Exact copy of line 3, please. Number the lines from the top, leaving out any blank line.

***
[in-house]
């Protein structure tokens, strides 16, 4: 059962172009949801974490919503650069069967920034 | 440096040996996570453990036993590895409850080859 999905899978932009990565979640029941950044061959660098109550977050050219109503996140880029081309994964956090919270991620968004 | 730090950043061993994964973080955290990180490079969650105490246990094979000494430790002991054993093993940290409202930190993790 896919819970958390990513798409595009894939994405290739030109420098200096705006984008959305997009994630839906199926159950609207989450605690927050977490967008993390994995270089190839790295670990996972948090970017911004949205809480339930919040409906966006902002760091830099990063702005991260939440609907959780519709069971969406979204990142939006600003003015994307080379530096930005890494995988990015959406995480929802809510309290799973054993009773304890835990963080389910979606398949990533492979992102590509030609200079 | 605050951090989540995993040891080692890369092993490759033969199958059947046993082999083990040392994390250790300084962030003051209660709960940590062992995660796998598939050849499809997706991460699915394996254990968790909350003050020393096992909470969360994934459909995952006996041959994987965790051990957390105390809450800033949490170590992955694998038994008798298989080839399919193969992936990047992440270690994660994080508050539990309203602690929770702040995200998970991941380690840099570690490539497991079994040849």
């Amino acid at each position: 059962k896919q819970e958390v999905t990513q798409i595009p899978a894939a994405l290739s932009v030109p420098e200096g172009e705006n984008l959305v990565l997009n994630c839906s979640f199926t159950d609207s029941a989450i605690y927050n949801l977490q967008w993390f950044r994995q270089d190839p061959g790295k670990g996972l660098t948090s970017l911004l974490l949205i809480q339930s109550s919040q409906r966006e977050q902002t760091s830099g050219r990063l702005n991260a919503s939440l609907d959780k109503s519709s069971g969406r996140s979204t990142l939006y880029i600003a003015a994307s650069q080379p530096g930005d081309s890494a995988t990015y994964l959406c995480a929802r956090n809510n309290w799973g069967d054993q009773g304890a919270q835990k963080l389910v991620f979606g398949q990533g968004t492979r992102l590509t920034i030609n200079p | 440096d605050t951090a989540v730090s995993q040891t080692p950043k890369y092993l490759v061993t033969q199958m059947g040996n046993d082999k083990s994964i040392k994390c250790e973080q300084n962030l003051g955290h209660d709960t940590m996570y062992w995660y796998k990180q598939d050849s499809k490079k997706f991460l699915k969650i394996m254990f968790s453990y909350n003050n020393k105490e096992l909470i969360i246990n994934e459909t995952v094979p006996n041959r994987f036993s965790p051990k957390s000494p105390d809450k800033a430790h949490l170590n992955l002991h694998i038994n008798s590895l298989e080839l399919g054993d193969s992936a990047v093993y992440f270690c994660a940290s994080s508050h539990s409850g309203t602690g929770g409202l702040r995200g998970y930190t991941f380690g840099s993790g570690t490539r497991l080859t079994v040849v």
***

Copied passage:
């Amino acid at each position: 059962k896919q819970e958390v999905t990513q798409i595009p899978a894939a994405l290739s932009v030109p420098e200096g172009e705006n984008l959305v990565l997009n994630c839906s979640f199926t159950d609207s029941a989450i605690y927050n949801l977490q967008w993390f950044r994995q270089d190839p061959g790295k670990g996972l660098t948090s970017l911004l974490l949205i809480q339930s109550s919040q409906r966006e977050q902002t760091s830099g050219r990063l702005n991260a919503s939440l609907d959780k109503s519709s069971g969406r996140s979204t990142l939006y880029i600003a003015a994307s650069q080379p530096g930005d081309s890494a995988t990015y994964l959406c995480a929802r956090n809510n309290w799973g069967d054993q009773g304890a919270q835990k963080l389910v991620f979606g398949q990533g968004t492979r992102l590509t920034i030609n200079p | 440096d605050t951090a989540v730090s995993q040891t080692p950043k890369y092993l490759v061993t033969q199958m059947g040996n046993d082999k083990s994964i040392k994390c250790e973080q300084n962030l003051g955290h209660d709960t940590m996570y062992w995660y796998k990180q598939d050849s499809k490079k997706f991460l699915k969650i394996m254990f968790s453990y909350n003050n020393k105490e096992l909470i969360i246990n994934e459909t995952v094979p006996n041959r994987f036993s965790p051990k957390s000494p105390d809450k800033a430790h949490l170590n992955l002991h694998i038994n008798s590895l298989e080839l399919g054993d193969s992936a990047v093993y992440f270690c994660a940290s994080s508050h539990s409850g309203t602690g929770g409202l702040r995200g998970y930190t991941f380690g840099s993790g570690t490539r497991l080859t079994v040849v």